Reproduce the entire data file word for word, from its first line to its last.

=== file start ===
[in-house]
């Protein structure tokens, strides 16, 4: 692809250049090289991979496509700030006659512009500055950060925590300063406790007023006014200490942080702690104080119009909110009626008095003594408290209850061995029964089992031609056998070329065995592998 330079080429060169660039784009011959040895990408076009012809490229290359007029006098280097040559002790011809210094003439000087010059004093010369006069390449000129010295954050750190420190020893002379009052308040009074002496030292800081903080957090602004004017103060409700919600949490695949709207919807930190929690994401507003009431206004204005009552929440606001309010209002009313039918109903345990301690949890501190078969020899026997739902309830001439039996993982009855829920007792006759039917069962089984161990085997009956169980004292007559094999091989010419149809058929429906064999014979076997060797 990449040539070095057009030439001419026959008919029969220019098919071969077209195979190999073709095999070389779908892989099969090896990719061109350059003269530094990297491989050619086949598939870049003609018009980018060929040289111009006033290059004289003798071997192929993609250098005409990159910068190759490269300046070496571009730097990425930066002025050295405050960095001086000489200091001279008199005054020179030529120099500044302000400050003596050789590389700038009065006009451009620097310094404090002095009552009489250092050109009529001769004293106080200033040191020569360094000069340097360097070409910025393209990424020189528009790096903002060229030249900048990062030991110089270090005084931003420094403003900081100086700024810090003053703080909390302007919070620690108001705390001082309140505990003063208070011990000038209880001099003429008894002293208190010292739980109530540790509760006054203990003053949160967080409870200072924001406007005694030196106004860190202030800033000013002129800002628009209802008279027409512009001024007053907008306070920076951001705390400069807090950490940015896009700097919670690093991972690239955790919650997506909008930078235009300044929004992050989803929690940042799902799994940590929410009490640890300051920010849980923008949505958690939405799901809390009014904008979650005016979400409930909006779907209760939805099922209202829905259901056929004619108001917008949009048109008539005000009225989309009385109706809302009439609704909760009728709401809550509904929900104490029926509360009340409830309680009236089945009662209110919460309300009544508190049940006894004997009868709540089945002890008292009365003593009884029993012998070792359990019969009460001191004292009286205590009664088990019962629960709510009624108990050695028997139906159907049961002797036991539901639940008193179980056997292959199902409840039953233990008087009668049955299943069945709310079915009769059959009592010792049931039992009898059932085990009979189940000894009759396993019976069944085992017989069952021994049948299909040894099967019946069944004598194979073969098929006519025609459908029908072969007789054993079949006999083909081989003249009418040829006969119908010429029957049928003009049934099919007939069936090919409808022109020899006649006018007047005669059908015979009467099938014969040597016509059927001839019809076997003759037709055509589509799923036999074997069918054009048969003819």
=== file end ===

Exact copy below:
[in-house]
């Protein structure tokens, strides 16, 4: 692809250049090289991979496509700030006659512009500055950060925590300063406790007023006014200490942080702690104080119009909110009626008095003594408290209850061995029964089992031609056998070329065995592998 330079080429060169660039784009011959040895990408076009012809490229290359007029006098280097040559002790011809210094003439000087010059004093010369006069390449000129010295954050750190420190020893002379009052308040009074002496030292800081903080957090602004004017103060409700919600949490695949709207919807930190929690994401507003009431206004204005009552929440606001309010209002009313039918109903345990301690949890501190078969020899026997739902309830001439039996993982009855829920007792006759039917069962089984161990085997009956169980004292007559094999091989010419149809058929429906064999014979076997060797 990449040539070095057009030439001419026959008919029969220019098919071969077209195979190999073709095999070389779908892989099969090896990719061109350059003269530094990297491989050619086949598939870049003609018009980018060929040289111009006033290059004289003798071997192929993609250098005409990159910068190759490269300046070496571009730097990425930066002025050295405050960095001086000489200091001279008199005054020179030529120099500044302000400050003596050789590389700038009065006009451009620097310094404090002095009552009489250092050109009529001769004293106080200033040191020569360094000069340097360097070409910025393209990424020189528009790096903002060229030249900048990062030991110089270090005084931003420094403003900081100086700024810090003053703080909390302007919070620690108001705390001082309140505990003063208070011990000038209880001099003429008894002293208190010292739980109530540790509760006054203990003053949160967080409870200072924001406007005694030196106004860190202030800033000013002129800002628009209802008279027409512009001024007053907008306070920076951001705390400069807090950490940015896009700097919670690093991972690239955790919650997506909008930078235009300044929004992050989803929690940042799902799994940590929410009490640890300051920010849980923008949505958690939405799901809390009014904008979650005016979400409930909006779907209760939805099922209202829905259901056929004619108001917008949009048109008539005000009225989309009385109706809302009439609704909760009728709401809550509904929900104490029926509360009340409830309680009236089945009662209110919460309300009544508190049940006894004997009868709540089945002890008292009365003593009884029993012998070792359990019969009460001191004292009286205590009664088990019962629960709510009624108990050695028997139906159907049961002797036991539901639940008193179980056997292959199902409840039953233990008087009668049955299943069945709310079915009769059959009592010792049931039992009898059932085990009979189940000894009759396993019976069944085992017989069952021994049948299909040894099967019946069944004598194979073969098929006519025609459908029908072969007789054993079949006999083909081989003249009418040829006969119908010429029957049928003009049934099919007939069936090919409808022109020899006649006018007047005669059908015979009467099938014969040597016509059927001839019809076997003759037709055509589509799923036999074997069918054009048969003819």